State governor announces $100 million dedicated to vital new technology: ‘A win on all fronts’

New York Governor Kathy Hochul has announced that $100 million of funding is available for zero-emission school buses in the state.

The money is offered as part of the state’s Clean Water, Clean Air, and Green Jobs Environmental Bond Act of 2022, and applications can be submitted from Nov. 29.

Governor Hochul has called for all new school bus sales to be zero-emission models by 2027, and it is hoped that a complete phasing out of dirty fuel–powered school buses will be achieved by 2035.

The funding is one of the first steps to achieve those goals, and Governor Hochul is convinced the move to zero emissions will bring a number of benefits to the state and its residents.

“Zero-emission buses will become a hallmark, not only transporting students through our communities, but also demonstrating the promise and possibility of a healthier, environmentally friendly, low-carbon future for our youngest citizens,” she said in a statement.

The governor’s office noted that new zero-emission buses will benefit students and local communities. Pollution from traditional internal combustion engine vehicles can lead to or exacerbate respiratory conditions like asthma.

Carbon monoxide and nitrogen oxide pollution can lead to cognitive impairments, so arriving at school on a bus that runs on clean electricity will provide a boost for kids in the classroom.

Calling the funding “a win on all fronts,” New York Senator ​​Timothy Kennedy said that “this investment will significantly assist dealers in lowering manufacturing costs and ultimately save school districts millions of dollars.”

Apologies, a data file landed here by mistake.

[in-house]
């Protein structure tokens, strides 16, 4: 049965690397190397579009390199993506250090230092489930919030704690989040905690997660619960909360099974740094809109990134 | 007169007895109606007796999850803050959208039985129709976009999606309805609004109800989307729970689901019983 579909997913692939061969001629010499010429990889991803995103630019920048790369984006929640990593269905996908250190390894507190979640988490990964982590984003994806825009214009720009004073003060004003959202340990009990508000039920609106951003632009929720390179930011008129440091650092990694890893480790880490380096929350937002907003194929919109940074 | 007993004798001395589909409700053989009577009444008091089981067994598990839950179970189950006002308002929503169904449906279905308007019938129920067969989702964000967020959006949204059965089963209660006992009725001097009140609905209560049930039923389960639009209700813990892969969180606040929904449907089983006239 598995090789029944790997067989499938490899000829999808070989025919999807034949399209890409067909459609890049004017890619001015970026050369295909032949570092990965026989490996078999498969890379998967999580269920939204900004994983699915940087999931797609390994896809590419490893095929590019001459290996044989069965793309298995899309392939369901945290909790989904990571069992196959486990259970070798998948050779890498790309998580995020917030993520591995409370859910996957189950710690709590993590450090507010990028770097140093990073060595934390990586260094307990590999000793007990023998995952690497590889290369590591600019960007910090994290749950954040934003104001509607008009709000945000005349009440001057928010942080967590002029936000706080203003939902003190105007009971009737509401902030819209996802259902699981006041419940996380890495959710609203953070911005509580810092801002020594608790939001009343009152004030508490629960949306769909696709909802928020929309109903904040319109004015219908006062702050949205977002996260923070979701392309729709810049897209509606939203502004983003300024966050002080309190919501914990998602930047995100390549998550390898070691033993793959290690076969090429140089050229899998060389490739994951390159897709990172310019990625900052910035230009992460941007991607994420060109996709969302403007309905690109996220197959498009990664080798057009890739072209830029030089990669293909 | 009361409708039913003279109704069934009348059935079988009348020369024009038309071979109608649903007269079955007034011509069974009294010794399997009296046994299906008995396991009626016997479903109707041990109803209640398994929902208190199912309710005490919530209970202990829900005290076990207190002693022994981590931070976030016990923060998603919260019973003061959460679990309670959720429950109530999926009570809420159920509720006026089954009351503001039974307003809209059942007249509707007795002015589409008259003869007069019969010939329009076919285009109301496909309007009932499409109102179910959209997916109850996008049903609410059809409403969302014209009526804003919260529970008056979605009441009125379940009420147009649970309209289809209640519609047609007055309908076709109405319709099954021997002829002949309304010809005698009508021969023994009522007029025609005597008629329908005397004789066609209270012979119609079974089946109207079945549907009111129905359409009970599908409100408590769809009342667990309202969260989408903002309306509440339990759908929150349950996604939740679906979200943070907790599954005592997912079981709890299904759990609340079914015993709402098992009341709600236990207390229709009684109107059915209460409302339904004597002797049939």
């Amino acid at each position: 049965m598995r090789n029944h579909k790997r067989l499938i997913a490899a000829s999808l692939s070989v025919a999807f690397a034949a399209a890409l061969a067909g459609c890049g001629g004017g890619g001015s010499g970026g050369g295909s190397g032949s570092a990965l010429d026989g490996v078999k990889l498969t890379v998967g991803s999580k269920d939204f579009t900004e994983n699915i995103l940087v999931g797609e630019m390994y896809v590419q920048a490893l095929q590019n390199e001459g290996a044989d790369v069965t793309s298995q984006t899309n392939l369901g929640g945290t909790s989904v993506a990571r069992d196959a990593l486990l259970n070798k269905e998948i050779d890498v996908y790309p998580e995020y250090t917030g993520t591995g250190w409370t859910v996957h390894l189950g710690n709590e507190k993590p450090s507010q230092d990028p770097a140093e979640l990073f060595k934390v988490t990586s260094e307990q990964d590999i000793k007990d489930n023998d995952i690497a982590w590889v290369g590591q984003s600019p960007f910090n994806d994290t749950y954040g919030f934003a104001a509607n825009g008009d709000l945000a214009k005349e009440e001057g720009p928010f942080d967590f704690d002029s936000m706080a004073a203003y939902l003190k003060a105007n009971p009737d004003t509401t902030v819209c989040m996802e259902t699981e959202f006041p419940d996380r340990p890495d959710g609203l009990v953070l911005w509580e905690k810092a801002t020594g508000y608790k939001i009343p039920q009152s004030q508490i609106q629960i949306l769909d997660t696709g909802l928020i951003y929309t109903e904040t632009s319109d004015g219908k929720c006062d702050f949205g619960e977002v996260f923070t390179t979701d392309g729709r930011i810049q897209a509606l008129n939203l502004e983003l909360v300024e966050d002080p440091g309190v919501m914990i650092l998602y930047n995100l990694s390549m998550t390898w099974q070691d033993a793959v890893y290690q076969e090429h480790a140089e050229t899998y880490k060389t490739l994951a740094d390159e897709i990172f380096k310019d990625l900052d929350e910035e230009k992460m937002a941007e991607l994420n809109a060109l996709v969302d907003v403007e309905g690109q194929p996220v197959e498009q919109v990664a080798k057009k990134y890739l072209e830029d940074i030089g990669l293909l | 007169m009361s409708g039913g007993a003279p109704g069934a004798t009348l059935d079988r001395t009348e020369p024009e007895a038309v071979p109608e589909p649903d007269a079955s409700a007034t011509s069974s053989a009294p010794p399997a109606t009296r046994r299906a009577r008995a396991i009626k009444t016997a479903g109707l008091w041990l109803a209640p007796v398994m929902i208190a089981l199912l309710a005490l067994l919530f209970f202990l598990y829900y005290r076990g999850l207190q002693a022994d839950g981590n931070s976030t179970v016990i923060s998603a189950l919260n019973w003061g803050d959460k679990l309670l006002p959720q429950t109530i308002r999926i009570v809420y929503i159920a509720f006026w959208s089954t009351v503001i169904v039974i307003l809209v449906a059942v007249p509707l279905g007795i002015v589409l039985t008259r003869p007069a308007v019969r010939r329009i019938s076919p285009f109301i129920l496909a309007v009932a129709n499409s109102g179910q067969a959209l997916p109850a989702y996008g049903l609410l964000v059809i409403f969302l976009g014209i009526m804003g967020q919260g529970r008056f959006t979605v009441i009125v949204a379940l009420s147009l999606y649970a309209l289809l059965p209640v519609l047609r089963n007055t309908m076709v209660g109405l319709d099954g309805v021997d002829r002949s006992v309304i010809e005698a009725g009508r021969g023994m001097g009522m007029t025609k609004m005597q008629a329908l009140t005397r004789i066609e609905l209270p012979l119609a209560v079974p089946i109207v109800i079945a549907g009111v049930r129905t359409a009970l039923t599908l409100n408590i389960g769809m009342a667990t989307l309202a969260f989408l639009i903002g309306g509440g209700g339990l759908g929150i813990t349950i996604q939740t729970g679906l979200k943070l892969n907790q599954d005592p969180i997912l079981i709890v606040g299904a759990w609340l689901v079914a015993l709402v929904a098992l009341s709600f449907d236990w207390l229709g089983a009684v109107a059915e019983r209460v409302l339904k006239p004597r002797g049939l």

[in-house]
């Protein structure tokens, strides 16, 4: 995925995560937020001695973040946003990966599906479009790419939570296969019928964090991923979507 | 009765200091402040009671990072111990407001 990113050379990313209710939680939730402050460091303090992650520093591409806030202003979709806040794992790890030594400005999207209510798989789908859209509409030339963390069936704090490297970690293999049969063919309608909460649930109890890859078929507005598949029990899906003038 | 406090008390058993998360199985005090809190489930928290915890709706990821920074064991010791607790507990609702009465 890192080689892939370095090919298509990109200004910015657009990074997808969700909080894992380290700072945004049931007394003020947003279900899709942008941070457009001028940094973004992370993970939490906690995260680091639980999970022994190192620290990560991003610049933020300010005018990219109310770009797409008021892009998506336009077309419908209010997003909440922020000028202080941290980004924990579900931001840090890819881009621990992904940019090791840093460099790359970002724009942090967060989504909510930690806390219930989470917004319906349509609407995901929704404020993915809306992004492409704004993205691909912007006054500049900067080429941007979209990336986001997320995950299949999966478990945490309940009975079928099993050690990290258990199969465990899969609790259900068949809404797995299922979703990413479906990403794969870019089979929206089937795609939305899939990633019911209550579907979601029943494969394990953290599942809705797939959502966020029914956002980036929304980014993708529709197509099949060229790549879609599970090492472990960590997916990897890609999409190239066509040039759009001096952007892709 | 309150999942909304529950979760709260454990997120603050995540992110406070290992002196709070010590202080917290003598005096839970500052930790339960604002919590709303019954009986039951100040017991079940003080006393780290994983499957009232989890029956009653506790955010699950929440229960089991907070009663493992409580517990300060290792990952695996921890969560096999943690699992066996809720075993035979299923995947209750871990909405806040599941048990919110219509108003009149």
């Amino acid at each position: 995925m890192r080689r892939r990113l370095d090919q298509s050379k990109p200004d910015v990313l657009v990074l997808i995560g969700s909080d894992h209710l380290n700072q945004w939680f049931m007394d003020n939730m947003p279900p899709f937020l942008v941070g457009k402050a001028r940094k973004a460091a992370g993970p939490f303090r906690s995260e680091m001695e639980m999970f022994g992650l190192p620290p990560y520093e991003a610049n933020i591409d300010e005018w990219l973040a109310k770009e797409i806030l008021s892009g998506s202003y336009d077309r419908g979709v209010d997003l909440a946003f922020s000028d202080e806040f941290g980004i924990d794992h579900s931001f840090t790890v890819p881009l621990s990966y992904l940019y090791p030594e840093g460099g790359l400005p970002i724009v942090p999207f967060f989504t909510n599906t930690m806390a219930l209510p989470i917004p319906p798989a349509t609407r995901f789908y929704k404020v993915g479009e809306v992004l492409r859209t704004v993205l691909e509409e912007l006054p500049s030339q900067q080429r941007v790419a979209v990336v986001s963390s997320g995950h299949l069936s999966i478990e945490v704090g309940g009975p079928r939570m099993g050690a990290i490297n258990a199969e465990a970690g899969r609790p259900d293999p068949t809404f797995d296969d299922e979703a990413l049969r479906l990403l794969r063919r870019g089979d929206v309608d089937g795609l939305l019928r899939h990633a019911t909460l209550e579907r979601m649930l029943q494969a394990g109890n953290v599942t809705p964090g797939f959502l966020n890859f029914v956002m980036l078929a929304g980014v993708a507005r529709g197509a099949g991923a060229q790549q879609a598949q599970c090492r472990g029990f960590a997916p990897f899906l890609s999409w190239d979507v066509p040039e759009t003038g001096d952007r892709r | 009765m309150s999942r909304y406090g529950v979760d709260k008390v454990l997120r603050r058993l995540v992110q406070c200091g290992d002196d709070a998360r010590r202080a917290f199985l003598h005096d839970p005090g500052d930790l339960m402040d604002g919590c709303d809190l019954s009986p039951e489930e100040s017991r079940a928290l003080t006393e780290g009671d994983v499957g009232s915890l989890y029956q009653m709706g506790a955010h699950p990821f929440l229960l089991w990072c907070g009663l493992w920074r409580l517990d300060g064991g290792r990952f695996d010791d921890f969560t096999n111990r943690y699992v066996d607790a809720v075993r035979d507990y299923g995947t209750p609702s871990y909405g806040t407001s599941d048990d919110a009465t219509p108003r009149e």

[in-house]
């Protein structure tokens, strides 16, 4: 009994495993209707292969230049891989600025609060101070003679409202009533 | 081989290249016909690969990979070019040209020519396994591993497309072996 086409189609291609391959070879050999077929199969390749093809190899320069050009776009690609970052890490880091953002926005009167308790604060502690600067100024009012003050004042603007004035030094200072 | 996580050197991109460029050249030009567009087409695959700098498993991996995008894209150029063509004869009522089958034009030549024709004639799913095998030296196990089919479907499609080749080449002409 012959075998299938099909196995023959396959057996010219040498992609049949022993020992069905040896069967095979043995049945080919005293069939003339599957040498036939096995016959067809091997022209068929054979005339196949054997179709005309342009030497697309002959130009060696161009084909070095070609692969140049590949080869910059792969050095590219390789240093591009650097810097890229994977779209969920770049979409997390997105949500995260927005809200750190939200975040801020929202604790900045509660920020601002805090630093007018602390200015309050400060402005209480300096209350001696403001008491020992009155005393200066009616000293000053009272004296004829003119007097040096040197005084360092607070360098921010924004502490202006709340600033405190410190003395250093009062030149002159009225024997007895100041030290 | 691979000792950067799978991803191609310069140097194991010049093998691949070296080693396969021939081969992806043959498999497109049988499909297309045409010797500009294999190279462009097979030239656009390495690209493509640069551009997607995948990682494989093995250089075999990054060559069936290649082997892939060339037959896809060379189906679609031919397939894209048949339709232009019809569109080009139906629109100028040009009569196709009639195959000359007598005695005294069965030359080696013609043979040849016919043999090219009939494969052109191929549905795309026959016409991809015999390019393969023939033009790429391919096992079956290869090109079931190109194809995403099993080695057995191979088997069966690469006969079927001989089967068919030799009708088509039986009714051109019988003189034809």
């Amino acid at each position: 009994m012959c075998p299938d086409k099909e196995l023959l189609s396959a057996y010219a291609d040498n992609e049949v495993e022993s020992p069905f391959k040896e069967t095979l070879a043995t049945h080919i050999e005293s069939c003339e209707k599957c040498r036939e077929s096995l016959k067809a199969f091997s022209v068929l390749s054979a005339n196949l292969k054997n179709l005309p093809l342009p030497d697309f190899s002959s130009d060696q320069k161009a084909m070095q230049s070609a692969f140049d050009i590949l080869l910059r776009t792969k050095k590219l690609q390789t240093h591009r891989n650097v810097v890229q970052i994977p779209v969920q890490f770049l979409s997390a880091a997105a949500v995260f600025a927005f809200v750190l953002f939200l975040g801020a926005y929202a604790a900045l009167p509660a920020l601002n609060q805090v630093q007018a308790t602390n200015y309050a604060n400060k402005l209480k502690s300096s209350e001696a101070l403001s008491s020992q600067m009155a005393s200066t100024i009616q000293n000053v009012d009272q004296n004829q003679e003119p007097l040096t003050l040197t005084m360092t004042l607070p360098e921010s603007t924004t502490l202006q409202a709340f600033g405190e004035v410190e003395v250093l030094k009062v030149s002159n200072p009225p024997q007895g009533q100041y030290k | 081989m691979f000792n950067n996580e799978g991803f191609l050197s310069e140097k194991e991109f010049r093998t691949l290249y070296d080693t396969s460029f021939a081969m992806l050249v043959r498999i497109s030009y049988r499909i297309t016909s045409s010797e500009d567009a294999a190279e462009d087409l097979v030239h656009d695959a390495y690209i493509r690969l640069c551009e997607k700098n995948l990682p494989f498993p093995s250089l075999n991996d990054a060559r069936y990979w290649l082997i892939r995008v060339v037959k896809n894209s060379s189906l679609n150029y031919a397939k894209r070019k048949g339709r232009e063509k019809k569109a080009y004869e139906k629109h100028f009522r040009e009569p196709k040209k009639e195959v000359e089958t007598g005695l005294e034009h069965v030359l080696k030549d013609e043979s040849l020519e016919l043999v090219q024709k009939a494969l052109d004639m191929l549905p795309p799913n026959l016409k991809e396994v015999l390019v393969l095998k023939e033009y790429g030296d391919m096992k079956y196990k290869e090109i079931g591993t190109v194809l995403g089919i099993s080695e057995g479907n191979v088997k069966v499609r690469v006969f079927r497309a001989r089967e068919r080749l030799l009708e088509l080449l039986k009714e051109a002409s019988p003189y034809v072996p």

The Gates Chili Central School District in Rochester is one of the first in the state to utilize zero-emission buses, and the district’s assistant superintendent for business, Mitchell Ball, has lauded the technology.

“We proudly embrace the move to zero-emission buses, which add value for our families and take steps to address our impact on the environment,” Ball said.

But students across the country could soon benefit from pollution-free travel to school. In May, the United States Environmental Protection Agency announced $400 million in funding for low-emission school buses.

Meanwhile, bus manufacturing company Blue Bird, which is responsible for America’s iconic yellow school buses, has built a new facility to provide 5,000 electric school buses a year.

According to data published in the Nature Sustainability journal, 25 million children take the bus to school in the United States, and many have to travel on older vehicles that emit higher levels of diesel exhaust fumes.

The study looked at school districts given lottery funding to retrofit old vehicles to make them less pollutant or to buy new clean-energy ones and found that over 350,000 additional days of attendance were recorded, possibly because of fewer days taken off with illness.

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